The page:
So where I’ve ended is that Financial Independence is largely a trap - it’s a way for those of us who haven’t found their life’s purpose to keep delaying. The problem is - your 20’s and 30’s is a magical time. You only get one shot at life, and it shouldn’t be wasted. Your working life isn’t a marathon to get through as fast as possible - it should be fulfilling in itself, and something to be enjoyed while it lasts.

For me - I’m incredibly lucky. I’ve recently started a new job with a group of amazing people that makes me happy, working on scaling solar and battery technology to make it possible to transition off fossil fuels. I have a small part to play, but I’ve found my purpose in helping the world to transition to a sustainable energy system. Finding my purpose during my day job has helped me to stop trying to try to be “productive” after work. In the last 6 months I’ve been reaching out to friends and reconnecting with people more than I have in the last 7 years. I no longer feel like spending time with others is wasted - I’ve finally broken free of the need to be always working on something.

My approach to investing is changing as well - as they say, past performance does not predict future returns. But that’s a post for another time.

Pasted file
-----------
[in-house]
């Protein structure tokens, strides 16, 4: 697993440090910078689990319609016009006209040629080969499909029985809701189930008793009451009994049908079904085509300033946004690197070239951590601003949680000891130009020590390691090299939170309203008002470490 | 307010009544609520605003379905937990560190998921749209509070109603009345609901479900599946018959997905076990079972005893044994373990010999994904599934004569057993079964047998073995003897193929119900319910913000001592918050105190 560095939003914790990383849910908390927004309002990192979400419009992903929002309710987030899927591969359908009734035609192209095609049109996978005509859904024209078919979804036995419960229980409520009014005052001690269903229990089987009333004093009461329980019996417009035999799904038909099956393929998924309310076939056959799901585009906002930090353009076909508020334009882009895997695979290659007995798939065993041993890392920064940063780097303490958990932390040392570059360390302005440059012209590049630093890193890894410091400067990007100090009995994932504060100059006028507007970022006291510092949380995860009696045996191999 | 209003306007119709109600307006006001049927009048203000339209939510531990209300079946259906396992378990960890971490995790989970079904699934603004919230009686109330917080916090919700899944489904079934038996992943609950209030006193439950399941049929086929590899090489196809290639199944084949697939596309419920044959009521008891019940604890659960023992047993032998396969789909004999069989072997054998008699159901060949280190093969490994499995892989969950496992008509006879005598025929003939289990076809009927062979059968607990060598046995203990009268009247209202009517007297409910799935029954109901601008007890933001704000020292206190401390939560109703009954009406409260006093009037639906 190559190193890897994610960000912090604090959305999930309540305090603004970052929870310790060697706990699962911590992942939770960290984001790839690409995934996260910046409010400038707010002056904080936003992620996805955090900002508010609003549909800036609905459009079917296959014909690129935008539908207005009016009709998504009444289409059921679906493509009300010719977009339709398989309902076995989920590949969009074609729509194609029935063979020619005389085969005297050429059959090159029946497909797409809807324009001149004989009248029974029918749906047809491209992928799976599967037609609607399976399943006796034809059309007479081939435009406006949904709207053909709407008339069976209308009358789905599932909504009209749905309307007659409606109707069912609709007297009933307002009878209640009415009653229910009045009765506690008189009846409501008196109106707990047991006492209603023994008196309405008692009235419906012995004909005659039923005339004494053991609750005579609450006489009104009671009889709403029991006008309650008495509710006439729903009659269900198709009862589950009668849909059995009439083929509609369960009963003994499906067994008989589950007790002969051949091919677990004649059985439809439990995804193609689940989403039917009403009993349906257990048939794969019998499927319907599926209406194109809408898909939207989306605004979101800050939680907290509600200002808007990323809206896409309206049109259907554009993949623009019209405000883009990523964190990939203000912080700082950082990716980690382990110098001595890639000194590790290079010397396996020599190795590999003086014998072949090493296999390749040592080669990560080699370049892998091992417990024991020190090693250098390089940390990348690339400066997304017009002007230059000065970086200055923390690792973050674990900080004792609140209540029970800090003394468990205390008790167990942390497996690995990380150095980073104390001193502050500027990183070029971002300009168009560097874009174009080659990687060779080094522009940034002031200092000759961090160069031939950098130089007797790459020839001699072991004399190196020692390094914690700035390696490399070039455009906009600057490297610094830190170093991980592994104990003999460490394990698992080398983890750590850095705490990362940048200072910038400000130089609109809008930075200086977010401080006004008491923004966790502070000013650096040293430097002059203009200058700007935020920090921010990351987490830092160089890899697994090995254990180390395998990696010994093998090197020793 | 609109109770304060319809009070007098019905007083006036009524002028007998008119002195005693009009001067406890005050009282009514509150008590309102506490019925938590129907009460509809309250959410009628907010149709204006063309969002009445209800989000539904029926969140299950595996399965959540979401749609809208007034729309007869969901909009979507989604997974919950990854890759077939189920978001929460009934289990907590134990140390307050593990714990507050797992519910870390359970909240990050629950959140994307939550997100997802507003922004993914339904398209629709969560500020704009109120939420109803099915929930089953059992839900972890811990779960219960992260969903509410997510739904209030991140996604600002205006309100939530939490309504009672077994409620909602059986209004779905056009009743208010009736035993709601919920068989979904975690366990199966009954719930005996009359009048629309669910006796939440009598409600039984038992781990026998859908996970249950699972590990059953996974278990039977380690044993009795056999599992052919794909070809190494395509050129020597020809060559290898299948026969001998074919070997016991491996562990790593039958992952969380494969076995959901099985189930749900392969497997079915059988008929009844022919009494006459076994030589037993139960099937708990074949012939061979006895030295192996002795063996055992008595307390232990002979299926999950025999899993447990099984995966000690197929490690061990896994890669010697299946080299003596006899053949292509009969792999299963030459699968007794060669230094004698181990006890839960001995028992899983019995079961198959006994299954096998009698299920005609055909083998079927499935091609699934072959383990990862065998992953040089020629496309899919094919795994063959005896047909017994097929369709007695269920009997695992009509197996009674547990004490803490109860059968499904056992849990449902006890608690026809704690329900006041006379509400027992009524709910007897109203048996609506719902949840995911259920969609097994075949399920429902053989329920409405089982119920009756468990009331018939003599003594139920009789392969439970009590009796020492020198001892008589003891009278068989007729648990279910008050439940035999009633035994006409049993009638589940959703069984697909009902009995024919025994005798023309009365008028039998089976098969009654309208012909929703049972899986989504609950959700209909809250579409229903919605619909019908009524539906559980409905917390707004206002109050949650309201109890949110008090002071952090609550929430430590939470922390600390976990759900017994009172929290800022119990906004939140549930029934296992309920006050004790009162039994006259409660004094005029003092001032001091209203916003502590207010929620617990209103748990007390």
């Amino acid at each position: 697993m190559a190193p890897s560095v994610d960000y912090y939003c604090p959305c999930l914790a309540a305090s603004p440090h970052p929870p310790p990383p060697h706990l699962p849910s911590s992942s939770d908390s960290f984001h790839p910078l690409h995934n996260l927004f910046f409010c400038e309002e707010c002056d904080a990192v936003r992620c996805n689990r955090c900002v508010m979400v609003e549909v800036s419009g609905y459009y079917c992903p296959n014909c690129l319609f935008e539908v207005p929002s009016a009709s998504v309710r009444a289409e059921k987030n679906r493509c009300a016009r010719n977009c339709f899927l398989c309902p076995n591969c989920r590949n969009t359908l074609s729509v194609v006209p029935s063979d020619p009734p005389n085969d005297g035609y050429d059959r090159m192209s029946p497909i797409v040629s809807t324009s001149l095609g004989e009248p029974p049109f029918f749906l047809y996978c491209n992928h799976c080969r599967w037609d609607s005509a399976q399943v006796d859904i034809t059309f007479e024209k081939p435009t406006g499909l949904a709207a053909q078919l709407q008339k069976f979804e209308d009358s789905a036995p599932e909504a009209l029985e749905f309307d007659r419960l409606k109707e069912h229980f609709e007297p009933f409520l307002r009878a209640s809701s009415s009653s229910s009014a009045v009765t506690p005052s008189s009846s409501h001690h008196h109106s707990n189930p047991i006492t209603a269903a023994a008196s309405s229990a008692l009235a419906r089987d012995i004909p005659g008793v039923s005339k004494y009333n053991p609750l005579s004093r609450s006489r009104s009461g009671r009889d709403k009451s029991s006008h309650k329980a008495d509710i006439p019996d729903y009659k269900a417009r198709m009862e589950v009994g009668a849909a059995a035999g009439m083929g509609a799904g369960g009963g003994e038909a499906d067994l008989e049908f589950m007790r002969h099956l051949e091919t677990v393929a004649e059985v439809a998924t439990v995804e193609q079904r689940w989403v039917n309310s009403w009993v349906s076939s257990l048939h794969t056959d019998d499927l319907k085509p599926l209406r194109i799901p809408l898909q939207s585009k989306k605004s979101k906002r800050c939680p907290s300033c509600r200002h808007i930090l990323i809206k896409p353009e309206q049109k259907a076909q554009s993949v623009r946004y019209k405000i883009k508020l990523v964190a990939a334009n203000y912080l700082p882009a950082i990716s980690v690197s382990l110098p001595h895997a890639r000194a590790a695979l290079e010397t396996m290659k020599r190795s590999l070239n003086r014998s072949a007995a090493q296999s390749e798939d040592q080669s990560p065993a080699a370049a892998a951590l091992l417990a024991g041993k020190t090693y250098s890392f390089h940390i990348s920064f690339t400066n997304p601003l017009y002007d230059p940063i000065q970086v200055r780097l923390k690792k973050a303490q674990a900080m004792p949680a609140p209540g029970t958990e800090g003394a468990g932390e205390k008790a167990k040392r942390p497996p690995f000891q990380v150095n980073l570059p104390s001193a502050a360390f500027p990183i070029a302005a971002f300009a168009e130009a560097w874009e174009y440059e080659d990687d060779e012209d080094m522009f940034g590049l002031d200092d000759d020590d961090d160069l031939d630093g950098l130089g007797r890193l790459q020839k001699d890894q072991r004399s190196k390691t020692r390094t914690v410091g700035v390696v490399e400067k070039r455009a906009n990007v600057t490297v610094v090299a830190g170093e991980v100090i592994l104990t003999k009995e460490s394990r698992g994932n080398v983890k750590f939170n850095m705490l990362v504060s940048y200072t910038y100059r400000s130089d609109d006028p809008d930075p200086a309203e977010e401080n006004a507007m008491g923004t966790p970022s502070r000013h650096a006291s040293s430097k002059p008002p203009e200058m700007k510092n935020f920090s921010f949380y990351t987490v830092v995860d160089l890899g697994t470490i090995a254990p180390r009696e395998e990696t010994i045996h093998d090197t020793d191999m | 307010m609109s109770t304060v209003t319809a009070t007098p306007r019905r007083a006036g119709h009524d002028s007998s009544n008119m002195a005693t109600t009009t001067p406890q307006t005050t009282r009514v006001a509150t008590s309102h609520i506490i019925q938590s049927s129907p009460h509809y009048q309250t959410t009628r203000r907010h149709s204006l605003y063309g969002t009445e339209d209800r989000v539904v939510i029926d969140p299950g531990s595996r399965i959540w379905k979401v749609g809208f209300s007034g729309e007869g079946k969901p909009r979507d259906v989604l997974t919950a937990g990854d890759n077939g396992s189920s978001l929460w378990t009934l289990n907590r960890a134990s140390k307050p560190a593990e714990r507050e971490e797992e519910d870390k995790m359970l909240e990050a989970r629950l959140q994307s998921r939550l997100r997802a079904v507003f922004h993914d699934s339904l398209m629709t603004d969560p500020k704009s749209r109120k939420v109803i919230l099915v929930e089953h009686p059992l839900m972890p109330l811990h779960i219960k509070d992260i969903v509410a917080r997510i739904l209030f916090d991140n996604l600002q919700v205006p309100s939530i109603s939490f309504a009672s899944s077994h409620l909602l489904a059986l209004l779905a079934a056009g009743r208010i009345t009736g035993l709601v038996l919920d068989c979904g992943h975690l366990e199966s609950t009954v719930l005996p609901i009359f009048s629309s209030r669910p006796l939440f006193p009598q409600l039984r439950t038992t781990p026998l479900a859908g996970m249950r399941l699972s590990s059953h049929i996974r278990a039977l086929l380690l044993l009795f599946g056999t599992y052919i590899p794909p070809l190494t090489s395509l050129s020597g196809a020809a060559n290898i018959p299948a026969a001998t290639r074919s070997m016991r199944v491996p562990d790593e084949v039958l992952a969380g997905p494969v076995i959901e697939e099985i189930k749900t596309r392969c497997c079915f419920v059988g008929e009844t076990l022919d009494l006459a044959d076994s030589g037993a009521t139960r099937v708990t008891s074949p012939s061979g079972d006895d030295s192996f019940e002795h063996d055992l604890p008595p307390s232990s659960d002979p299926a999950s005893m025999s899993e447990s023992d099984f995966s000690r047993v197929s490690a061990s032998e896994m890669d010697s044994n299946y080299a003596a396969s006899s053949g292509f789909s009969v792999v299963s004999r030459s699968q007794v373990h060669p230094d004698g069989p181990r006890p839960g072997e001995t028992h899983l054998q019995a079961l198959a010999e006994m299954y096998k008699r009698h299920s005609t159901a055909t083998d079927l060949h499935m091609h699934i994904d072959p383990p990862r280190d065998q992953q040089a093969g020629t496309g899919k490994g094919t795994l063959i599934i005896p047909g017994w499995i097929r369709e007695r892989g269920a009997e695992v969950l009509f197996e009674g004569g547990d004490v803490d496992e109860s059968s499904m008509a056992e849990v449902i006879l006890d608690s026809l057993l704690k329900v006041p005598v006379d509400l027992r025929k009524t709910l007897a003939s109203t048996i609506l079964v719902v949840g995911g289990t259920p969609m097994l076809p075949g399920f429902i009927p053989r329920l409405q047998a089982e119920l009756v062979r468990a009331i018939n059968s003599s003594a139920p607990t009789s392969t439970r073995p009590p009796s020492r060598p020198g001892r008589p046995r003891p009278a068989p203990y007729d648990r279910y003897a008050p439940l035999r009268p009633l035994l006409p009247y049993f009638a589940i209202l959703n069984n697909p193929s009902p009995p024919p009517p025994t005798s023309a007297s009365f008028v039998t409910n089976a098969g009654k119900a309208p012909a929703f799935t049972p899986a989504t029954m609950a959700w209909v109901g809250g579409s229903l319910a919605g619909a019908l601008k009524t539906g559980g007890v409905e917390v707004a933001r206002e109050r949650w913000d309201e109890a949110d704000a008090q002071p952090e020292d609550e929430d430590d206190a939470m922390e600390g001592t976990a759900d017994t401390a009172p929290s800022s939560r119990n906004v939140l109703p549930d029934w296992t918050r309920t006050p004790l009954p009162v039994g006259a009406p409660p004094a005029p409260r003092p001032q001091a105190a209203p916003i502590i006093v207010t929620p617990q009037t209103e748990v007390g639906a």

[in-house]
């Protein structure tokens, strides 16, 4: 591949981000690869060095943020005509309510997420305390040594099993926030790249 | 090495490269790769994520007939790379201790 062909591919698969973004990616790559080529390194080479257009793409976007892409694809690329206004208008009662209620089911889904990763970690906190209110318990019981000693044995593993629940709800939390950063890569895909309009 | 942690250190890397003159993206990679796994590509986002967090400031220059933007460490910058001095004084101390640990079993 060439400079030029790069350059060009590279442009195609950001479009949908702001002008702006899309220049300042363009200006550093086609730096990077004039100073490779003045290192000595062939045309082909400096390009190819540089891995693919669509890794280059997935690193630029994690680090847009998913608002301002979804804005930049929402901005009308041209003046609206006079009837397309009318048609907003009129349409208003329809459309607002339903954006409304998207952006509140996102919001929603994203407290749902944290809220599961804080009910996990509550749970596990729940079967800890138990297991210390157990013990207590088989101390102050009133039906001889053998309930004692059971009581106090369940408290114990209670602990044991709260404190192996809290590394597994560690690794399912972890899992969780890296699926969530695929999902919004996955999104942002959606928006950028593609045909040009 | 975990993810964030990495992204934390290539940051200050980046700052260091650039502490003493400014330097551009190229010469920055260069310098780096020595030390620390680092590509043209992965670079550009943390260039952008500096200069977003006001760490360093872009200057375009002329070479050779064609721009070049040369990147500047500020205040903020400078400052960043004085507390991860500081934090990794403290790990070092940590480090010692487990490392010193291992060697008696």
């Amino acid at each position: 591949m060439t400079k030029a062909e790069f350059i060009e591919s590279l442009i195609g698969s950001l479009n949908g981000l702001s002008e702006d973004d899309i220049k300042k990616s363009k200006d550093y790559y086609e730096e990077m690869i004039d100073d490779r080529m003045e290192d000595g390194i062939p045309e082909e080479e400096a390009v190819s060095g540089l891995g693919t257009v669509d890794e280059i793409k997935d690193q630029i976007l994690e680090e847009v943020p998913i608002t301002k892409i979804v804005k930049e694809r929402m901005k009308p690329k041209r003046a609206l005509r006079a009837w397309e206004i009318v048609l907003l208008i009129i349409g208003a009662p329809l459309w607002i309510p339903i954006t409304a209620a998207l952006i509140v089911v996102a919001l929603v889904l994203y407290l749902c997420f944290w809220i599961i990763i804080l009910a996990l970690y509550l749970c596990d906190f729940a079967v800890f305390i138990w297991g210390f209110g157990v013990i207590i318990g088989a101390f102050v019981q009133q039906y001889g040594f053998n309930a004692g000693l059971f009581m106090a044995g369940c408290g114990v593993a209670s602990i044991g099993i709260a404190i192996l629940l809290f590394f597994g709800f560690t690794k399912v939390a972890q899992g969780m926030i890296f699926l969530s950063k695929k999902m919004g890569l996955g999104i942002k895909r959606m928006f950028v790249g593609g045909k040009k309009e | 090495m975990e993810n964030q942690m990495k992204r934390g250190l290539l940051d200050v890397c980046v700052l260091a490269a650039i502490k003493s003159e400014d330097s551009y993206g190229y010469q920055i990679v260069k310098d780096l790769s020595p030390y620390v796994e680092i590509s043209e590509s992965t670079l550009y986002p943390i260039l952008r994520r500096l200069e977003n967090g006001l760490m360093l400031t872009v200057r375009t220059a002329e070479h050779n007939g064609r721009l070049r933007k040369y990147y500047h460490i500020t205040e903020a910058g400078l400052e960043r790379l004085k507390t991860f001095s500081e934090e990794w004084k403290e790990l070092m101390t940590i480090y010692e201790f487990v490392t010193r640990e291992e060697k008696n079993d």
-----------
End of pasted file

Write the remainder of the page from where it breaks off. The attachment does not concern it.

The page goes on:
There are some parts of FIRE that I’ll keep - I still keep saving a large percentage of my income, but my views on why have changed. I spend more on my health now, getting a nutritionist, a personal trainer, and soon house cleaners. If there’s an expensive vacation that I have time and energy for - I’m going. My money is here to help me to achieve my goals and be a happy person. I’m not here in life to create a high net worth and then die. Maybe I use the money I’m saving to retire early, or maybe I use it to buy a nice house on a lake somewhere. We’ll see.

I encourage everyone in the FIRE movement to do some confronting of their inner emotions. Start talking to your friends, family and partners and do some soul searching. It’s hard and uncomfortable, but it’s how we live the best versions of our lives - and we need to live the best version of our lives today, because there is only one today.